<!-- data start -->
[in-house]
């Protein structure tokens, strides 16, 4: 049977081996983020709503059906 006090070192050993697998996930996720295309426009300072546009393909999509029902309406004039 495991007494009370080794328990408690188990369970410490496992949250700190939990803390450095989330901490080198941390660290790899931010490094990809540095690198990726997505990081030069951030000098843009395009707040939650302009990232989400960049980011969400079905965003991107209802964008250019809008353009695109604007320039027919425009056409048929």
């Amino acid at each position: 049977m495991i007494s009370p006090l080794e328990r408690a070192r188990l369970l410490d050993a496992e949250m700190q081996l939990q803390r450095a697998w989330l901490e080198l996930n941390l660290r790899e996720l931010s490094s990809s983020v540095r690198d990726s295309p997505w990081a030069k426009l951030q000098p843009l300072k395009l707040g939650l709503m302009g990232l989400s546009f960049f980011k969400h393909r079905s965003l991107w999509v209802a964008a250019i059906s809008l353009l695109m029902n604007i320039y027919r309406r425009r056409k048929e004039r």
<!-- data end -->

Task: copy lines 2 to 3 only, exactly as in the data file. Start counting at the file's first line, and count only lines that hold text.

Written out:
């Protein structure tokens, strides 16, 4: 049977081996983020709503059906 006090070192050993697998996930996720295309426009300072546009393909999509029902309406004039 495991007494009370080794328990408690188990369970410490496992949250700190939990803390450095989330901490080198941390660290790899931010490094990809540095690198990726997505990081030069951030000098843009395009707040939650302009990232989400960049980011969400079905965003991107209802964008250019809008353009695109604007320039027919425009056409048929």
């Amino acid at each position: 049977m495991i007494s009370p006090l080794e328990r408690a070192r188990l369970l410490d050993a496992e949250m700190q081996l939990q803390r450095a697998w989330l901490e080198l996930n941390l660290r790899e996720l931010s490094s990809s983020v540095r690198d990726s295309p997505w990081a030069k426009l951030q000098p843009l300072k395009l707040g939650l709503m302009g990232l989400s546009f960049f980011k969400h393909r079905s965003l991107w999509v209802a964008a250019i059906s809008l353009l695109m029902n604007i320039y027919r309406r425009r056409k048929e004039r």